Last week, Organovo might just have revolutionised the pharmaceutical industry. The San Diego-based company specialises in producing structures that mimic the behaviours and functions of human tissue, using 3D bioprinting. They announced last week that they were beginning the commercial manufacture and sale of their ExVive Kidney. The product models the proximal tubule of the human kidney and holds significant promise for clinical trials of new drugs. The commercialization of the ExVive Kidney follows the release of ExVive Human Liver Tissue in 2014.
In essence, Organovo is using 3D printing technology to produce samples of “human” tissue that can be used to test the toxicity of new drugs. The printing process, known as 3D bioprinting, involves extracting human cells, culturing them and suspending them in a solution. The resulting “bioink” is fed through a modified 3D printer. Layer by layer, the printer deposits cells, producing a mass with a similar structure and density to a sample of, for example, human liver. Just like “organ on a chip” technology, these synthetic liver and kidney samples present significant advantages over traditional clinical testing.
The current Ebola outbreak already attracted much attention on “Bill of Health” resulting in some excellent blogs on a horrible topic.
While it is evident that the current health crisis requires both immediate responses and more sustainable changes in health care policy, research and regulation, medicines regulators are collaborating internationally to find innovative solutions enhancing evaluation of and access to potential new medicines to fight Ebola outbreaks. In a statement announced by the International Coalition of Medicines Regulatory Authorities (ICMRA) in September 2014, regulators around the world led by the FDA and the EMA have vowed to collaborate in supporting accelerated evaluation of experimental new drugs to treat Ebola virus infections and say they will encourage submission of regulatory dossiers. This clearly backs up the World Health Organization’s (WHO) decision to test experimental Ebola treatments in infected patients in the current outbreak region in West Africa and to speed up the development of vaccines.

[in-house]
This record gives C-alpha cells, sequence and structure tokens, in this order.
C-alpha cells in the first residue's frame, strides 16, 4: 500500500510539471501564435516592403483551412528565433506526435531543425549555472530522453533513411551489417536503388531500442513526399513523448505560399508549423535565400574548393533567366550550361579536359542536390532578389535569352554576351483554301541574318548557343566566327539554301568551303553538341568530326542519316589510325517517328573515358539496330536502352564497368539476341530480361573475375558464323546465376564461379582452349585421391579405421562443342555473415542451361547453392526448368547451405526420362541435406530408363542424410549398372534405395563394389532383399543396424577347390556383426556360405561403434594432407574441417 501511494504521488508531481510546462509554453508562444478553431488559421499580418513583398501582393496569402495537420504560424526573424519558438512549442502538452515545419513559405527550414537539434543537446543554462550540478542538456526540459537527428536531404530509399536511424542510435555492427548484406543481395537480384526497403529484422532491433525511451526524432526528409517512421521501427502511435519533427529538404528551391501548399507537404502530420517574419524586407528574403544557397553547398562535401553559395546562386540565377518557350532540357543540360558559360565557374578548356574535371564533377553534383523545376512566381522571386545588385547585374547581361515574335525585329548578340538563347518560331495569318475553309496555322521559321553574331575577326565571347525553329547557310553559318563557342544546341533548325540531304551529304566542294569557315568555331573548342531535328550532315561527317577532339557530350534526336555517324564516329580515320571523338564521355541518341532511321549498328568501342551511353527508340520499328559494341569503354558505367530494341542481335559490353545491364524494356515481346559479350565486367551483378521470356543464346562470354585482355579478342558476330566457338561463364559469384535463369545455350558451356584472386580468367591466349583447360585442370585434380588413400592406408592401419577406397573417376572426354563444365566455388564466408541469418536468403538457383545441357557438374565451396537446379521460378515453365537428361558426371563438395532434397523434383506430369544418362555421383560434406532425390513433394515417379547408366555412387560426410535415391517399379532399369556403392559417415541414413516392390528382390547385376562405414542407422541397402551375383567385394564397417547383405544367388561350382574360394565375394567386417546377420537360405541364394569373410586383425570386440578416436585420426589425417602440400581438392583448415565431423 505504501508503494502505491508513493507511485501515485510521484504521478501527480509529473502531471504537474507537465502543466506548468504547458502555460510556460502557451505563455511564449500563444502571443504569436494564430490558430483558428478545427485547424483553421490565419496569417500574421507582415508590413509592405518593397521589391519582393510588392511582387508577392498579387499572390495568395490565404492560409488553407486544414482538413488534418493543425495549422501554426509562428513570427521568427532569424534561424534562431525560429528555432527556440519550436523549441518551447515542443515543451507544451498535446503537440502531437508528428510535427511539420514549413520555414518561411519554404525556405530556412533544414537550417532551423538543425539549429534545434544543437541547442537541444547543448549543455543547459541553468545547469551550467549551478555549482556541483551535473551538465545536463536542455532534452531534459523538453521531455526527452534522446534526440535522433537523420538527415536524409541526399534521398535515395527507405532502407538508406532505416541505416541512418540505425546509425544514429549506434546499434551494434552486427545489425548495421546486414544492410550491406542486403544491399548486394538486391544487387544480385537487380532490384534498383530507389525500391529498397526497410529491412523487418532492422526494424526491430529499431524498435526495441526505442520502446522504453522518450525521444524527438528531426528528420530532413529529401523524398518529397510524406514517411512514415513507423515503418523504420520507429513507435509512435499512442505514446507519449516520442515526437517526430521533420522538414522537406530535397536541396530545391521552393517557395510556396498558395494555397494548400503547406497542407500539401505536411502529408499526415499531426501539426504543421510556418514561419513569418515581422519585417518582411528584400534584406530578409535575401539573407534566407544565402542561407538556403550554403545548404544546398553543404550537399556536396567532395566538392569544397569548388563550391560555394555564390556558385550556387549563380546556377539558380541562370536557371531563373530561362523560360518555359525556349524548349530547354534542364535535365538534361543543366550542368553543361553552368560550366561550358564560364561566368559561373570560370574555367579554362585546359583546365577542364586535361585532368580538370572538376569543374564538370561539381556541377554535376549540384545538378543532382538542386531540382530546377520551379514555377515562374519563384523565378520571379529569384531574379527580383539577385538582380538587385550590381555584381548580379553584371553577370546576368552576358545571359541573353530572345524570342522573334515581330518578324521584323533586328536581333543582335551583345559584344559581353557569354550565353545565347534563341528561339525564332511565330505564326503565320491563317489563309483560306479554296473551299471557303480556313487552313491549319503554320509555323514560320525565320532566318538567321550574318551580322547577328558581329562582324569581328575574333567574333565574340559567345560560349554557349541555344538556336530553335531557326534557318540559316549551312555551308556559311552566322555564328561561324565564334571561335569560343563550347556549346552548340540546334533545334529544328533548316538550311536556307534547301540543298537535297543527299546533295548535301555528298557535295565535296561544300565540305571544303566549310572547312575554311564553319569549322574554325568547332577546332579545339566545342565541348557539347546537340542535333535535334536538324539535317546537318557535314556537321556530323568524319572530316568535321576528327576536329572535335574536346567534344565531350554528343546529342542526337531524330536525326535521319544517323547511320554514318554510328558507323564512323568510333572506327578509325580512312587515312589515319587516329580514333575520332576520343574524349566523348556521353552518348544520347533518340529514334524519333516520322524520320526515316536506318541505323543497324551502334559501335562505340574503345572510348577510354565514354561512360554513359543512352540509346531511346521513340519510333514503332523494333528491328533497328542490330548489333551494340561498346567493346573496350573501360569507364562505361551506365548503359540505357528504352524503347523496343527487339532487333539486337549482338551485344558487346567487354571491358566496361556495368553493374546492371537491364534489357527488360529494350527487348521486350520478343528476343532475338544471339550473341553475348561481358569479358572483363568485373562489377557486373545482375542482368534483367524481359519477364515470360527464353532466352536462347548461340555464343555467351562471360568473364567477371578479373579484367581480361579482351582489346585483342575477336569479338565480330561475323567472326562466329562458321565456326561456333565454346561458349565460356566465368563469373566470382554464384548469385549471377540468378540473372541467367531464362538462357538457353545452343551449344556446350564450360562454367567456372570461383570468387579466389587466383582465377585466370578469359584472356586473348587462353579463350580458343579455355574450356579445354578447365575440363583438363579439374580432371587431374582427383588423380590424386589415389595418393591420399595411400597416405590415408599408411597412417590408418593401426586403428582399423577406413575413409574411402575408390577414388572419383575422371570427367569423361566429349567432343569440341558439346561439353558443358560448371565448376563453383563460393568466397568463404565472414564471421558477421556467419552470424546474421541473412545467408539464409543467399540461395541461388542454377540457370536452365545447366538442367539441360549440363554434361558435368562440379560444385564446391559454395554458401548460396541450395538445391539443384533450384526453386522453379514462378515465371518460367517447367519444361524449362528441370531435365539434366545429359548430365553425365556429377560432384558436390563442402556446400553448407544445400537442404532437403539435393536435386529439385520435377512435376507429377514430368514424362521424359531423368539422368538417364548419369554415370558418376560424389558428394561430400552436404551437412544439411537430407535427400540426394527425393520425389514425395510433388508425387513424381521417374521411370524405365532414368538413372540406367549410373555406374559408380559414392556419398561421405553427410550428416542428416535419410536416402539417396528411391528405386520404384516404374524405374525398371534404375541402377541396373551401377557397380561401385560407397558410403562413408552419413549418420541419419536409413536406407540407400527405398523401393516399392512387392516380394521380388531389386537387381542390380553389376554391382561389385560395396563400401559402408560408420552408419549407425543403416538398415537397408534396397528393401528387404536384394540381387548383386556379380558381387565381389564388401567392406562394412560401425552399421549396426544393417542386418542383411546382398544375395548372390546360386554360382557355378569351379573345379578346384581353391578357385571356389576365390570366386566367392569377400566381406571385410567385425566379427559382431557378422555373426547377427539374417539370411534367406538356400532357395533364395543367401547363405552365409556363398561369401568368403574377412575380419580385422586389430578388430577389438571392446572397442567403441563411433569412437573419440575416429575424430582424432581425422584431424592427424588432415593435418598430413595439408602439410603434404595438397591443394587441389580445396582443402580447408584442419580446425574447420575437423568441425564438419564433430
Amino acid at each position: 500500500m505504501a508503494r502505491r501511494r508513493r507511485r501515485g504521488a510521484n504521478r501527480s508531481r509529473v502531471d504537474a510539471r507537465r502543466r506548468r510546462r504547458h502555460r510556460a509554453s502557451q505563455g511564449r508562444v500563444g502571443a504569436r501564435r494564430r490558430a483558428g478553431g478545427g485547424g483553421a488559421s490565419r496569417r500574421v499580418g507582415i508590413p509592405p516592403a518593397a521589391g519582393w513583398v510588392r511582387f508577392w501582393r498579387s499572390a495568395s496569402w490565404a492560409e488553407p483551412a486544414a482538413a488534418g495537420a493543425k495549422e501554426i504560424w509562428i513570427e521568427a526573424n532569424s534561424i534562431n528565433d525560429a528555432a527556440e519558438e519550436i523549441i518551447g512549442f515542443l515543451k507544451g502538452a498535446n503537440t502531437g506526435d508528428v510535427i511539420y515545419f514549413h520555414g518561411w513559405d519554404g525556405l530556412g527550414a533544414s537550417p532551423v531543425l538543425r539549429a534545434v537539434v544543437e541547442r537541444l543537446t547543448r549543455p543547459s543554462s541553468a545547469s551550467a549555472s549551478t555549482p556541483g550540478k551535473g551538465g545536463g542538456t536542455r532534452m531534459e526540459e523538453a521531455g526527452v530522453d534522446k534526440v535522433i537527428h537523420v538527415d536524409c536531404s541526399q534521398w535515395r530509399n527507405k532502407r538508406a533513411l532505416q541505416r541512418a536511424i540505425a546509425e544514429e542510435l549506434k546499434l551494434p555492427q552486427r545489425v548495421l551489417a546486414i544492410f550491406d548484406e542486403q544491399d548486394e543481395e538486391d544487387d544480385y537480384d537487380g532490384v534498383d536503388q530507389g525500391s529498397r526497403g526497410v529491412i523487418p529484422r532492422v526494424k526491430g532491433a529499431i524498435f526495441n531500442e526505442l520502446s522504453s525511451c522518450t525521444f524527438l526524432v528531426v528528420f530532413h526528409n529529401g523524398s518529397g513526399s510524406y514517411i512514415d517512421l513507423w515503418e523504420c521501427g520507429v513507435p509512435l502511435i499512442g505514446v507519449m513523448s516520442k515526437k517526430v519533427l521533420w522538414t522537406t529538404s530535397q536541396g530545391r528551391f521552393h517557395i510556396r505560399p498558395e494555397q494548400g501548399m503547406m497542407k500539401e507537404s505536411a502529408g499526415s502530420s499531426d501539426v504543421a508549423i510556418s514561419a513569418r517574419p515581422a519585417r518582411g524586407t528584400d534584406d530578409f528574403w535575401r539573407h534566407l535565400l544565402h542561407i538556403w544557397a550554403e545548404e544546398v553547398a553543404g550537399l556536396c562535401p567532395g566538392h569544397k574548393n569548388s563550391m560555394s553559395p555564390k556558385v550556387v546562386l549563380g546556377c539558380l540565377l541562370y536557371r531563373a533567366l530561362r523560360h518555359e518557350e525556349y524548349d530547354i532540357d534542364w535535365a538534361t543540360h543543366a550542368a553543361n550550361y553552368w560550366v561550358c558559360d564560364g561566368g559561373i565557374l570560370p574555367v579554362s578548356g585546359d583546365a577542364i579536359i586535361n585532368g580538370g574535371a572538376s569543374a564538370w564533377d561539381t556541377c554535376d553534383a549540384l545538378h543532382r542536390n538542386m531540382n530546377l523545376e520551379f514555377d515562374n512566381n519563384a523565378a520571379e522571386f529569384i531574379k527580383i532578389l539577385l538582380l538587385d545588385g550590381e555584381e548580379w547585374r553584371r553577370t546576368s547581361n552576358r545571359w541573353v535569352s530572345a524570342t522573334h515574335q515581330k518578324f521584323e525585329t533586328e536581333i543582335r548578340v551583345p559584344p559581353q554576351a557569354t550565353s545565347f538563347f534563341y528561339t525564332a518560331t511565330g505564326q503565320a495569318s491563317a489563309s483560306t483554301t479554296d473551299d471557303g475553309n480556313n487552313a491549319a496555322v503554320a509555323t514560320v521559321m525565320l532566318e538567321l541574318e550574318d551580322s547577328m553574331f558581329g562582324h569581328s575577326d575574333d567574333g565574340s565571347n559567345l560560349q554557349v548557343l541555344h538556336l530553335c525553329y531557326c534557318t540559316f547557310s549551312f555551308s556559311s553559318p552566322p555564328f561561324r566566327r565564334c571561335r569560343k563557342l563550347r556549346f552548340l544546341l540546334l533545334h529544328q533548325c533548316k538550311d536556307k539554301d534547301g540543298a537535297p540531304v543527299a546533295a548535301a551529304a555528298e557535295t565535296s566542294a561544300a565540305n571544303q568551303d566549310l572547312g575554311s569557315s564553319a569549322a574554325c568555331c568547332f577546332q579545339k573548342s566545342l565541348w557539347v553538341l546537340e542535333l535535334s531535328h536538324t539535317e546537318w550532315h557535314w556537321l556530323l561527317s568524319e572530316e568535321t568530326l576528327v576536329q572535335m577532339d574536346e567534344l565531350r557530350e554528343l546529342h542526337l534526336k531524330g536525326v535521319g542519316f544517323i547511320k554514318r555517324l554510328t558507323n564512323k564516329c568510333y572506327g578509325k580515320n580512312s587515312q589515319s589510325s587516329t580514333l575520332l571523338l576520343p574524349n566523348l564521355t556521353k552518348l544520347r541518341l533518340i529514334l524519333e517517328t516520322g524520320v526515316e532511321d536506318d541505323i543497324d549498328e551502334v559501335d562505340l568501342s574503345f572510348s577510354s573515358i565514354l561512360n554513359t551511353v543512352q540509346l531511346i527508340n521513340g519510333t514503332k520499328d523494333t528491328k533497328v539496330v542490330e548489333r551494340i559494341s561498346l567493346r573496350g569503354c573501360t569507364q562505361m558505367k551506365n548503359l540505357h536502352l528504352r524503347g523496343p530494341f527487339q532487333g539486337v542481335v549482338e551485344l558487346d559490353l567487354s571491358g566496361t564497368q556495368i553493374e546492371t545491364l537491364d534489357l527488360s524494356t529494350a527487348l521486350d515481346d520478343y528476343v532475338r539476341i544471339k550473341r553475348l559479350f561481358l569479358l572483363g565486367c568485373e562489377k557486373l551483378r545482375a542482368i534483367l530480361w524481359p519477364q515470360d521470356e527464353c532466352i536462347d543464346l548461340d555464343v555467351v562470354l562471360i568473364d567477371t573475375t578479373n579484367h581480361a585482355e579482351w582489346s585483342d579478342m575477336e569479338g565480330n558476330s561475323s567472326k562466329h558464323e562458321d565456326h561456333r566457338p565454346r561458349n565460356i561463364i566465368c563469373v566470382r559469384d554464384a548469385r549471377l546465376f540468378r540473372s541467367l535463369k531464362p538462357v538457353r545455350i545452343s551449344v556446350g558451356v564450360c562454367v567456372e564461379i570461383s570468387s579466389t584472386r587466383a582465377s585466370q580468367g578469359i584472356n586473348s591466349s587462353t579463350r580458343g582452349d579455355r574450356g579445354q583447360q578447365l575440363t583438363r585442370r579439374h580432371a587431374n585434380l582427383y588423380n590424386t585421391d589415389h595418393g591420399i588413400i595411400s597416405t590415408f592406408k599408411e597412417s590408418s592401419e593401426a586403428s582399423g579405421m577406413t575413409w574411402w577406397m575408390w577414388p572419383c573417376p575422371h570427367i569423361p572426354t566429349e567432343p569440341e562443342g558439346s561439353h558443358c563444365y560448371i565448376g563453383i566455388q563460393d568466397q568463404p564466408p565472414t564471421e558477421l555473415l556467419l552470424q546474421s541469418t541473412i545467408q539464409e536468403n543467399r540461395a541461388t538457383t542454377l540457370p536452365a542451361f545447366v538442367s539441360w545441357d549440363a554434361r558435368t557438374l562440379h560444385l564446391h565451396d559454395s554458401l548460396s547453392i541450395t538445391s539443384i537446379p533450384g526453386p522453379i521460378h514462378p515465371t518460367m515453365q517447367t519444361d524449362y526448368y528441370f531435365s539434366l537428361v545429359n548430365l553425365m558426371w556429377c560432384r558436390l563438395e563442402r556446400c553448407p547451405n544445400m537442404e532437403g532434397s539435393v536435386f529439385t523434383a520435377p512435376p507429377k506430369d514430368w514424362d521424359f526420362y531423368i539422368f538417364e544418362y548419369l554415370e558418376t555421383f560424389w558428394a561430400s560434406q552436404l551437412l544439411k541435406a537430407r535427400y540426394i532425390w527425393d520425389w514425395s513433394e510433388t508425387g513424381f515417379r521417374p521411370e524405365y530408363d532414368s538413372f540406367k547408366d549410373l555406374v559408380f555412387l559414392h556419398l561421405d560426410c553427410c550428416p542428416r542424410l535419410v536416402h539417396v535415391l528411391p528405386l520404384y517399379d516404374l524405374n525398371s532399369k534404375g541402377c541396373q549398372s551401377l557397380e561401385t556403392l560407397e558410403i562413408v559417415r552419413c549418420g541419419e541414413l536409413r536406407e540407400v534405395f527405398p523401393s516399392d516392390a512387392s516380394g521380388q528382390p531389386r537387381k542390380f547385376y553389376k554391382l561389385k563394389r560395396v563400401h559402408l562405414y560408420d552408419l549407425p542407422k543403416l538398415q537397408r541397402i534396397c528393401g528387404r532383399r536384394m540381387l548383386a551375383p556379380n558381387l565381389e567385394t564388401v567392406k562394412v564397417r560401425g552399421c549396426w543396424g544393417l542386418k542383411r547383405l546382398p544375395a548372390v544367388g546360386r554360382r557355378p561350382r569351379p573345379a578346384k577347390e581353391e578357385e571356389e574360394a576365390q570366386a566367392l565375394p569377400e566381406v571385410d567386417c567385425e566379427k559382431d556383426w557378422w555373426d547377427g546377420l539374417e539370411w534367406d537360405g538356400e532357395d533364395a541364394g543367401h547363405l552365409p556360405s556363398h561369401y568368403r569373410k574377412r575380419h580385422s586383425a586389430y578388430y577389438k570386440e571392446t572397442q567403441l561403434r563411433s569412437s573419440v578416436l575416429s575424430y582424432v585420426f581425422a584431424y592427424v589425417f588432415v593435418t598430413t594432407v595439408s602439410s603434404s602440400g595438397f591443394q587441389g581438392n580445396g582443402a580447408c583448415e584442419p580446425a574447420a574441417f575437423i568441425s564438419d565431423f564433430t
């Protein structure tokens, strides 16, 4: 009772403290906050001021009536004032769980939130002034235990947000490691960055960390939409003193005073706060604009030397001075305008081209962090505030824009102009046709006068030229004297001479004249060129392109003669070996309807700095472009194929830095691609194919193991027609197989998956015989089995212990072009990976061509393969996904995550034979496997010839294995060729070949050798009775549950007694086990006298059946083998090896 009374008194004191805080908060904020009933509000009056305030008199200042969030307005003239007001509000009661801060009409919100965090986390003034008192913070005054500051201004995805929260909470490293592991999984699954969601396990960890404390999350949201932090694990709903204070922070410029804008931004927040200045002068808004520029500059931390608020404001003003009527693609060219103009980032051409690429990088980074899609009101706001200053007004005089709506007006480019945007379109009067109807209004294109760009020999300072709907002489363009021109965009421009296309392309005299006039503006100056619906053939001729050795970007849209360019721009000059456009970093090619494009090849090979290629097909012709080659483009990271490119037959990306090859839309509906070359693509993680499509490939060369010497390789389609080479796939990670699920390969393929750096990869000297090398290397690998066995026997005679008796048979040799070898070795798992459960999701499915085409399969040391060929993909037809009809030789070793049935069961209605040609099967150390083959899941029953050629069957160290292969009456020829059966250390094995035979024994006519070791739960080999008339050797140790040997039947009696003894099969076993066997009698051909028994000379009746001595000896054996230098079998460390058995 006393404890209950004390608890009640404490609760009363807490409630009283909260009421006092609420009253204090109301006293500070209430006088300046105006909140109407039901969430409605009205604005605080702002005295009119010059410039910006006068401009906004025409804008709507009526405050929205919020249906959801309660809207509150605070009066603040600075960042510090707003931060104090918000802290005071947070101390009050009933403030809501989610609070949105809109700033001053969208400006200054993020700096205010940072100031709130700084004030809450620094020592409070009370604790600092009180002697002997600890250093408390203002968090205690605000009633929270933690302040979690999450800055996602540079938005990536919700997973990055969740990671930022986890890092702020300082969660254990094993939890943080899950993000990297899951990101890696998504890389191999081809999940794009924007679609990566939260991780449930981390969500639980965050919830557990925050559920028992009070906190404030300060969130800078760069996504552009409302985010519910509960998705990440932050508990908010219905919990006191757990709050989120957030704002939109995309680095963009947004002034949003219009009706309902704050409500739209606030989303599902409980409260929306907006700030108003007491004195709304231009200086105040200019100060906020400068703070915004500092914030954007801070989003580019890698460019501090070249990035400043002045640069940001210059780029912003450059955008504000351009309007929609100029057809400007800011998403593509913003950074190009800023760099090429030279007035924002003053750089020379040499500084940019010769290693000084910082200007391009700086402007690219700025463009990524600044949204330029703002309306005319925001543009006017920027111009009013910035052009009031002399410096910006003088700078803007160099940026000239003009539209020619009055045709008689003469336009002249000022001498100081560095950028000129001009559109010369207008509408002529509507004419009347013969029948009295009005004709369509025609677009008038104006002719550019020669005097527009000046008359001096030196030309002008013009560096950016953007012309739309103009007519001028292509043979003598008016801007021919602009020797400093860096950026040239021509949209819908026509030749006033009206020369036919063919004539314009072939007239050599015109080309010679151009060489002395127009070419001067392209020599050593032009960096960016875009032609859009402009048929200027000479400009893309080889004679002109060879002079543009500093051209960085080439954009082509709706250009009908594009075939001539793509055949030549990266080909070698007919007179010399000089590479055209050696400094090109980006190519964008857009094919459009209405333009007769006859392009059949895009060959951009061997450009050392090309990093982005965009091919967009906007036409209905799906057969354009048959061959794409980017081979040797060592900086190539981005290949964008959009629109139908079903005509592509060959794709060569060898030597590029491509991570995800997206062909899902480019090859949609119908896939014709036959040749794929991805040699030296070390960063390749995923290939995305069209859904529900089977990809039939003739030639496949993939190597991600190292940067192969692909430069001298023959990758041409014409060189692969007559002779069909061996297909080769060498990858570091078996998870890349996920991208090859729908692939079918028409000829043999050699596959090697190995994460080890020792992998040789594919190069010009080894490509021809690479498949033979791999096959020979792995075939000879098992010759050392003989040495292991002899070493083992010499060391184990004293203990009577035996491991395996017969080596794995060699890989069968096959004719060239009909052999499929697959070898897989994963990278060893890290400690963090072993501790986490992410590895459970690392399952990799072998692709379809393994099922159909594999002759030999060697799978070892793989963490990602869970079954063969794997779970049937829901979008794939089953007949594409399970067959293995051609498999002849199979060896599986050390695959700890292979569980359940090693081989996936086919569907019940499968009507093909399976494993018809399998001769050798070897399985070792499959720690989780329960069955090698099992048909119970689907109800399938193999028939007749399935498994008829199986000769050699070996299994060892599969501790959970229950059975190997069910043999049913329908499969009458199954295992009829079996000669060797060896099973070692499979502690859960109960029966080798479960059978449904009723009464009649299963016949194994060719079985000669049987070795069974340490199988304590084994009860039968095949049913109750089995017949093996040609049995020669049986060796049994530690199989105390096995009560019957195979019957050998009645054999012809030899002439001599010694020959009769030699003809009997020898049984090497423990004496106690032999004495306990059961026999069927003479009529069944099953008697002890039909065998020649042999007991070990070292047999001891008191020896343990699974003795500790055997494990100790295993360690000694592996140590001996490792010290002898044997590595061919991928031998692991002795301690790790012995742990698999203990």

In the following I would like to summarize and discuss some of the recent European responses to the current crisis starting with an overview on recent initiatives at the EMA.
Like its US counterpart, the EMA leads a close and consistent dialogue with public and private developers of Ebola products and spends much effort in reviewing available information on the various experimental Ebola treatments currently under development. These experimental drugs range from experimental antivirals or vaccines based on the adenovirus or stomatitis vaccine to experimental therapies based on mono- and polyclonal antibody technologies. One of these unapproved antibody combination drugs – MAPP Biologicals’ ZMapp – has already been used in some care workers affected by Ebola. Other experimental drugs that are currently reviewed by the EMA include Biocryst’s BCX 4430, Fab’entech’s Hyperimmune horse sera, Sarepta’s AVI-7537, Toyama Chemicals and MediVector’s Favipiravir and Tekmira’s TKM-Ebola.